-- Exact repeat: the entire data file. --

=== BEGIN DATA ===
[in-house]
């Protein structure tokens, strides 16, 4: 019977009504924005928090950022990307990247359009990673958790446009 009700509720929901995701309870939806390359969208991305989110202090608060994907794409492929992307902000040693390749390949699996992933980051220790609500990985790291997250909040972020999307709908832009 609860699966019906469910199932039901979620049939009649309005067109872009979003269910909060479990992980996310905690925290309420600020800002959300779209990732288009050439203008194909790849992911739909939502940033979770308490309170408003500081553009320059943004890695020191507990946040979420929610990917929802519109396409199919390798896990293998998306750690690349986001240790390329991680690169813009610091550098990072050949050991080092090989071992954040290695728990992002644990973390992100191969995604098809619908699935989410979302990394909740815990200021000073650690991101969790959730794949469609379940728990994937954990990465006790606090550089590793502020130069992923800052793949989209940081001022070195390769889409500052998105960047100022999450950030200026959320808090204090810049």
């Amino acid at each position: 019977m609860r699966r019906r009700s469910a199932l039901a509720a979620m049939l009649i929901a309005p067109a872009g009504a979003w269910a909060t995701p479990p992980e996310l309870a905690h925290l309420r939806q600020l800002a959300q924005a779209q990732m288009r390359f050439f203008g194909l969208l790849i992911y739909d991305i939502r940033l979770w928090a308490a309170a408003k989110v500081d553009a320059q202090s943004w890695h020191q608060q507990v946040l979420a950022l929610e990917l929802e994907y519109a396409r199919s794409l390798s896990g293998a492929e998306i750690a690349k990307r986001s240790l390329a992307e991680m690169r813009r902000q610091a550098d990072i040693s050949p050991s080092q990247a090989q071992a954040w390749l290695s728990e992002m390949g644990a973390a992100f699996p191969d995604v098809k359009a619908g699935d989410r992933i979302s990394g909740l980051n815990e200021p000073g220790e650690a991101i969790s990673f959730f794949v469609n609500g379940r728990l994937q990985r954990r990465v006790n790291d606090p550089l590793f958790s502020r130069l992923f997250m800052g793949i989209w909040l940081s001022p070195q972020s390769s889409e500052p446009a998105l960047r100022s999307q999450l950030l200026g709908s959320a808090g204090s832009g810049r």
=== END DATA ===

[in-house]
């Protein structure tokens, strides 16, 4: 019977009504924005928090950022990307990247359009990673958790446009 009700509720929901995701309870939806390359969208991305989110202090608060994907794409492929992307902000040693390749390949699996992933980051220790609500990985790291997250909040972020999307709908832009 609860699966019906469910199932039901979620049939009649309005067109872009979003269910909060479990992980996310905690925290309420600020800002959300779209990732288009050439203008194909790849992911739909939502940033979770308490309170408003500081553009320059943004890695020191507990946040979420929610990917929802519109396409199919390798896990293998998306750690690349986001240790390329991680690169813009610091550098990072050949050991080092090989071992954040290695728990992002644990973390992100191969995604098809619908699935989410979302990394909740815990200021000073650690991101969790959730794949469609379940728990994937954990990465006790606090550089590793502020130069992923800052793949989209940081001022070195390769889409500052998105960047100022999450950030200026959320808090204090810049």
């Amino acid at each position: 019977m609860r699966r019906r009700s469910a199932l039901a509720a979620m049939l009649i929901a309005p067109a872009g009504a979003w269910a909060t995701p479990p992980e996310l309870a905690h925290l309420r939806q600020l800002a959300q924005a779209q990732m288009r390359f050439f203008g194909l969208l790849i992911y739909d991305i939502r940033l979770w928090a308490a309170a408003k989110v500081d553009a320059q202090s943004w890695h020191q608060q507990v946040l979420a950022l929610e990917l929802e994907y519109a396409r199919s794409l390798s896990g293998a492929e998306i750690a690349k990307r986001s240790l390329a992307e991680m690169r813009r902000q610091a550098d990072i040693s050949p050991s080092q990247a090989q071992a954040w390749l290695s728990e992002m390949g644990a973390a992100f699996p191969d995604v098809k359009a619908g699935d989410r992933i979302s990394g909740l980051n815990e200021p000073g220790e650690a991101i969790s990673f959730f794949v469609n609500g379940r728990l994937q990985r954990r990465v006790n790291d606090p550089l590793f958790s502020r130069l992923f997250m800052g793949i989209w909040l940081s001022p070195q972020s390769s889409e500052p446009a998105l960047r100022s999307q999450l950030l200026g709908s959320a808090g204090s832009g810049r």